Researchers at the Duke Law Center for Innovation Policy (CIP) and Duke-Margolis, MD, Center for Health Policy (Duke-Margolis Center) have received a one-year grant of more than $196,000 from The Greenwall Foundation to address an emerging problem in artificial intelligence (AI)-enabled health care delivery: the tension between the need for “explainability” of treatment rationales versus the need to protect trade secrets in the burgeoning area of clinical decision support software innovation.
Health care professionals’ duty to promote patient welfare includes basing decisions on sound and explainable rationales, and patients, the researchers point out in their grant proposal, have the right to understand the nature of and rationale for treatments, including software-generated recommendations. But certain types of detailed explanations could potentially facilitate reproduction and in that way, compromise trade secrets, a key incentive for innovation in the field.
The grant will enable the team to collect and review quantitative data on private and public investment in the AI-based software that is the focus of the project, and to conduct interviews and hold private workshops with stakeholders in the health care regulatory sector, including developers, purchasers, regulators, users, and patients. The researchers’ goals include generating recommendations to facilitate the provision of appropriate levels of explainability to health care professionals (and, ultimately, to patients) and determining whether and what legal or private self-regulatory approaches might best be employed in doing so. They anticipate publishing their results and recommendations in leading peer-reviewed journals and will also publish a white paper and hold a public conference at Duke’s Washington office to discuss their findings.
Elvin R. Latty Professor of Law Arti Rai, co-director of CIP and a principal investigator on the grant, said the project is the first of its kind to tie explainability issues to quantitative data on current needs for trade secrecy by commercial actors. “While software development has always involved trade secrecy, the importance of trade secrecy as an innovation incentive may have increased as a consequence of challenges associated with securing and enforcing software patents,” said Rai, an internationally recognized expert in intellectual property (IP) law, innovation policy, administrative law, and health law. “For this reason, the principal regulator of AI-based software, the FDA, as well as professional organizations, providers, and insurers are actively interested in the question of how to balance explainability and trade secrecy.”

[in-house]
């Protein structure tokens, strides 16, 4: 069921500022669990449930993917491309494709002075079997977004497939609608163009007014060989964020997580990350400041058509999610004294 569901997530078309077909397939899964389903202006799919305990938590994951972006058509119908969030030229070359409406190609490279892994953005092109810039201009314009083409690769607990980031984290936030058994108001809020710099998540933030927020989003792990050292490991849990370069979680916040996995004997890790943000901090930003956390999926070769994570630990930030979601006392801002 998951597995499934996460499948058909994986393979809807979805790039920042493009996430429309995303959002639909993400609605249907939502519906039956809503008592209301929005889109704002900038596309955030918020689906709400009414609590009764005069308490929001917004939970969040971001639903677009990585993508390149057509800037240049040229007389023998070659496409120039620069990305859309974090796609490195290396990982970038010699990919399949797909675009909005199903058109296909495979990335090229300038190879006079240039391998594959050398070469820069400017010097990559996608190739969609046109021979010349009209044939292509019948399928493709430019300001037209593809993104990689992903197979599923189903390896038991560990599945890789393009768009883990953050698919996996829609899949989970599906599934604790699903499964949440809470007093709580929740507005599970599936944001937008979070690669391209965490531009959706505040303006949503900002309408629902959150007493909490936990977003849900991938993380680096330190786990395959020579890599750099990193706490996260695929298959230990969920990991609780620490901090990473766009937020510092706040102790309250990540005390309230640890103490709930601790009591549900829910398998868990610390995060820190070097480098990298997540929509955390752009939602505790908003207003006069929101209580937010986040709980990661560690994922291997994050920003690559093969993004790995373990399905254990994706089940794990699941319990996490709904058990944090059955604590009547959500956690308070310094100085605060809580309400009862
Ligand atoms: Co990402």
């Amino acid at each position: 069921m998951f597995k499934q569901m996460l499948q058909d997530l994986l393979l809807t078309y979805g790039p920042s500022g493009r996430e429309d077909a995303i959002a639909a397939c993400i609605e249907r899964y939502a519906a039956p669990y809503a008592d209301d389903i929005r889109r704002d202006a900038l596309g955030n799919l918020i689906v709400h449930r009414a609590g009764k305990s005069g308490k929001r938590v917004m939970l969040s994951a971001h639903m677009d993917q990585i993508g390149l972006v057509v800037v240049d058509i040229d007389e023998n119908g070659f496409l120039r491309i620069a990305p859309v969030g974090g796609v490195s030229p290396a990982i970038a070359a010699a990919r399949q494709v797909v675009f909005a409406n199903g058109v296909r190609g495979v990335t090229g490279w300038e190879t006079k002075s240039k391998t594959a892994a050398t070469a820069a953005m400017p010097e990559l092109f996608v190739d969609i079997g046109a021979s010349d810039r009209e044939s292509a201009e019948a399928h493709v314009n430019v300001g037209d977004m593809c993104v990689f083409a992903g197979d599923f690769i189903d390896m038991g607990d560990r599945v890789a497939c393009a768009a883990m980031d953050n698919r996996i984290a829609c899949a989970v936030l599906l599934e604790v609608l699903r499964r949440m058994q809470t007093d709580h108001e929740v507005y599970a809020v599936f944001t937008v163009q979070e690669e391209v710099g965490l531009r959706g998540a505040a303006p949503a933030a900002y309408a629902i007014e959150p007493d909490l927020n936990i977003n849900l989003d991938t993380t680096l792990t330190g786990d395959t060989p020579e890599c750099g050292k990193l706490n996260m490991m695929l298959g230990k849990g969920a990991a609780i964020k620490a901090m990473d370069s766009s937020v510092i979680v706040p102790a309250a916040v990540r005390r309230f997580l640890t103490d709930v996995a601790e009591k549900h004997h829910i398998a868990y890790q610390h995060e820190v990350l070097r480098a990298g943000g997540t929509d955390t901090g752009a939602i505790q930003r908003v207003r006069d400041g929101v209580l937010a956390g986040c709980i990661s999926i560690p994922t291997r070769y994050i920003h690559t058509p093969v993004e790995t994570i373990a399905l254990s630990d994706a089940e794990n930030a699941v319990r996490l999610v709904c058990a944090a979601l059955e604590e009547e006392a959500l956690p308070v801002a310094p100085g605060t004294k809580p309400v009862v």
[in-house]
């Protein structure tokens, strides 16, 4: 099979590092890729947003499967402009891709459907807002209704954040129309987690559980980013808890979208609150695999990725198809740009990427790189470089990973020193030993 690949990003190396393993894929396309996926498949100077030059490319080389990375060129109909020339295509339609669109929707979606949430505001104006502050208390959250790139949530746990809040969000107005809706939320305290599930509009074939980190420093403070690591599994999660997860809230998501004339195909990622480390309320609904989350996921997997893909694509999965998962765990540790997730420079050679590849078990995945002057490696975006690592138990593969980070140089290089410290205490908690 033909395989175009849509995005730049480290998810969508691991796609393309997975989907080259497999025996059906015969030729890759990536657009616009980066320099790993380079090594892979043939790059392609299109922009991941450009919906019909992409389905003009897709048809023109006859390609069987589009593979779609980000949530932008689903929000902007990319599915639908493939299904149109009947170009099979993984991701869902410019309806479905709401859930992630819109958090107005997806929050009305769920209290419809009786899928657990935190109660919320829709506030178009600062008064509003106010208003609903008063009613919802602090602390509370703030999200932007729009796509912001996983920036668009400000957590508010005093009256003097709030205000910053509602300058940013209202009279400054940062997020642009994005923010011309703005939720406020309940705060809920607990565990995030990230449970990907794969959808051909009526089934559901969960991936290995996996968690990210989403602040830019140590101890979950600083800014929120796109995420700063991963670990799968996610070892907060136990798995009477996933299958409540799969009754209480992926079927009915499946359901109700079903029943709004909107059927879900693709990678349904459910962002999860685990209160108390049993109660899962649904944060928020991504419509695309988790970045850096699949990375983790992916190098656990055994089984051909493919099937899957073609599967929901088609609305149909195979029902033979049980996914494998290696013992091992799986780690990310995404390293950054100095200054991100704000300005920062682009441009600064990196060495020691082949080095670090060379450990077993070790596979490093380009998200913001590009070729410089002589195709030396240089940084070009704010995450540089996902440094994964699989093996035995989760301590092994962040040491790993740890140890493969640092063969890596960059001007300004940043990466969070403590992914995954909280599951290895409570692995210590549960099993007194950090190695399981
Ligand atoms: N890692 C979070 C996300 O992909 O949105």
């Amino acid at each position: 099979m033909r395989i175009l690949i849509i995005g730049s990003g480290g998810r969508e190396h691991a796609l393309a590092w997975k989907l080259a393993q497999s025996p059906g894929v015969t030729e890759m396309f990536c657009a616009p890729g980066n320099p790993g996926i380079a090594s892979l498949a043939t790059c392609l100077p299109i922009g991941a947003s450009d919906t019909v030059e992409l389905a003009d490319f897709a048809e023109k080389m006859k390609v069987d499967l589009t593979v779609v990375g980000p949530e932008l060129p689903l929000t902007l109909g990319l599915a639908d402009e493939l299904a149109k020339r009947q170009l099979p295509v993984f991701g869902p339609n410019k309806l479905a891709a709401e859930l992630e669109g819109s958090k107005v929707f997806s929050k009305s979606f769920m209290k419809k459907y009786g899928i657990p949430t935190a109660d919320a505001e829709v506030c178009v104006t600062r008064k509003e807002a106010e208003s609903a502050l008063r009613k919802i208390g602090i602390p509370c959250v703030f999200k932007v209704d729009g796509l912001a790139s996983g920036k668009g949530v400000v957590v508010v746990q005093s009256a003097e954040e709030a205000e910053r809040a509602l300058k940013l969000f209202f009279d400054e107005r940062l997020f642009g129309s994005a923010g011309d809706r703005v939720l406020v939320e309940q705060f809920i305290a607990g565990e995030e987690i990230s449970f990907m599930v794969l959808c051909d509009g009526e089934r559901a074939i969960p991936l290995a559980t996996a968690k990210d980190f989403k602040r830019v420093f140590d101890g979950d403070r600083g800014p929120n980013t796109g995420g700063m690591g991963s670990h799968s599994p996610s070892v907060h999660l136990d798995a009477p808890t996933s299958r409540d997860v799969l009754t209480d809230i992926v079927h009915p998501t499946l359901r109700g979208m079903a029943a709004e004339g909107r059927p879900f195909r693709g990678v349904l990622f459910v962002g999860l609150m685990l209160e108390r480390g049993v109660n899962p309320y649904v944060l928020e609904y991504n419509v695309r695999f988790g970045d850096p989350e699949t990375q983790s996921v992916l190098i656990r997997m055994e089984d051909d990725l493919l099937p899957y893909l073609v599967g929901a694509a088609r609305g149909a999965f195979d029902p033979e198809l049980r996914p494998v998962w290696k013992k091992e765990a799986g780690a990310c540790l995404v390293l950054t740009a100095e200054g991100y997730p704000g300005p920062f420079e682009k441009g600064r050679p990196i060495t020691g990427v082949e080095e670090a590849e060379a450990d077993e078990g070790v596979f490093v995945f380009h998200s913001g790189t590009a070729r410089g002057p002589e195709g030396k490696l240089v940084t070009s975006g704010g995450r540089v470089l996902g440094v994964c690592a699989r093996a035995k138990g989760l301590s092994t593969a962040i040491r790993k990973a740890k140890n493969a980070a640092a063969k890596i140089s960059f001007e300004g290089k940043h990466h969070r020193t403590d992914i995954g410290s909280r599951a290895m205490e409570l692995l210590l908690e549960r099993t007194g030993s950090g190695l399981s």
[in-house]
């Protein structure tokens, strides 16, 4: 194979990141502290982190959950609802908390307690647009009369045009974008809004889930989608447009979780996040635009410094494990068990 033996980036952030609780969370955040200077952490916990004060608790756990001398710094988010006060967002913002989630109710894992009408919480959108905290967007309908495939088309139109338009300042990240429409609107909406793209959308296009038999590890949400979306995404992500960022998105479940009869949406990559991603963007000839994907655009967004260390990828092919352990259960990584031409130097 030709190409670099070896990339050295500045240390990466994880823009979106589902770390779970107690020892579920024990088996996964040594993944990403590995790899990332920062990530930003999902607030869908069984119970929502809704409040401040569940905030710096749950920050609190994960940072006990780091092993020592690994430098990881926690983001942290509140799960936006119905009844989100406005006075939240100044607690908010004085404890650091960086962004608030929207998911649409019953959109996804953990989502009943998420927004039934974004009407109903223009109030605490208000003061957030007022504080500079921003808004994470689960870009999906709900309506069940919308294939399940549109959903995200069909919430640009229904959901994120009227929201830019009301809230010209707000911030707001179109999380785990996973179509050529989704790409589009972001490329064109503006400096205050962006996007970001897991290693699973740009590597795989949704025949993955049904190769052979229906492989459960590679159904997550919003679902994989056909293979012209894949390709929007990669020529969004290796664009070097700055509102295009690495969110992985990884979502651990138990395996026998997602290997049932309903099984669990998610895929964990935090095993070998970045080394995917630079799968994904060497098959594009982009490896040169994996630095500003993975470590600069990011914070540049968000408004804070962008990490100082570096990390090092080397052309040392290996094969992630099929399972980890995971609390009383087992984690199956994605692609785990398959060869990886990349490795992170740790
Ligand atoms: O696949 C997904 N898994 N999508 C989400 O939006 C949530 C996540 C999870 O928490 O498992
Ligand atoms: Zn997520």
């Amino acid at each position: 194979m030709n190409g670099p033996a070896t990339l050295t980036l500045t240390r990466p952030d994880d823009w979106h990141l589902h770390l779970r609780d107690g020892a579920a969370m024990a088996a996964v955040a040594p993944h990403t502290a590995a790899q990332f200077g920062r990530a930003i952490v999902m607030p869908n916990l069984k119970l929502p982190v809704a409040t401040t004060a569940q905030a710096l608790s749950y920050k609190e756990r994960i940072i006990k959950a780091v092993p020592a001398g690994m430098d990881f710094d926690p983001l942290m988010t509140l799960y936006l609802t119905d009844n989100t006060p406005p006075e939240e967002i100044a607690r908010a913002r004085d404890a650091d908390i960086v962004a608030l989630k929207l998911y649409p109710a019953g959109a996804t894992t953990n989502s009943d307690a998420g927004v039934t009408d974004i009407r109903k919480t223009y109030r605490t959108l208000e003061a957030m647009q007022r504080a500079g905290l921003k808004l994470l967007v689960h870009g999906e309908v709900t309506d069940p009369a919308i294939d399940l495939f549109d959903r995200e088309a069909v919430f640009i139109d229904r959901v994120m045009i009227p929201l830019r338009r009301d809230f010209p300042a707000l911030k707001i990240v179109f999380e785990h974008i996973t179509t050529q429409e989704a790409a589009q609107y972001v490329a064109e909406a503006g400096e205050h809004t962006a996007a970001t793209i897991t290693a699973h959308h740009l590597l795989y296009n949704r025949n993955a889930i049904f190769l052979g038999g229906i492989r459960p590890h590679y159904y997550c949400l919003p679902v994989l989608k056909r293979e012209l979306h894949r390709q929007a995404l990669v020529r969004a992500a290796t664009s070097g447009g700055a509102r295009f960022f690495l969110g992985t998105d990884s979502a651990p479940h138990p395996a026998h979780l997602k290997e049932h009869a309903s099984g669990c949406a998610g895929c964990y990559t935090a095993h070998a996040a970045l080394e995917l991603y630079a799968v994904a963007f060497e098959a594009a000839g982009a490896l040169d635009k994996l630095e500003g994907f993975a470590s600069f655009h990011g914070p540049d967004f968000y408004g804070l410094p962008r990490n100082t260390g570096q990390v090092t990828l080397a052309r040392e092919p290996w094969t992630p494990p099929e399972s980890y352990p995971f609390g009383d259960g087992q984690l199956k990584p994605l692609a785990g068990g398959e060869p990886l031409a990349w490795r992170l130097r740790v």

Rai is co-authoring a white paper with Gregory Daniel, PhD, MPH, deputy director, policy and clinical professor at the Duke-Margolis Center and Christina Silcox, PhD, the center’s managing associate. The paper will serve as a background document on the legal and regulatory landscape surrounding AI-based clinical diagnostic support software. Guillermo Sapiro, the James B. Duke Professor of Electrical and Computer Engineering at the Pratt School of Engineering, is also a principal investigator on the project, with Duke-Margolis director, Dr. Mark McClellan, Kimberly J. Jenkins University Professor of New Technologies, Vincent Conitzer, and Associate Professor of Computer Science Cynthia Rudin serving as advisors.
“Research on how to effectively integrate artificial intelligence into health care delivery is a new and emerging area of work for the Duke-Margolis Center,” said Daniel. “By working in collaboration with Duke Law, we can move much more quickly to identify real-world policy approaches to support emerging technologies that incorporate AI in helping physicians and patients make better healthcare decisions.”
The Duke project is funded by a “Making a Difference Grant” from The Greenwall Foundation, which primarily supports research in bioethics. The foundation’s Making a Difference in Real World Bioethics Dilemmas program, launched in 2013, supports research “to help resolve an important emerging or unanswered bioethics problem in clinical care, biomedical research, public health practice, or public policy,” according to its website.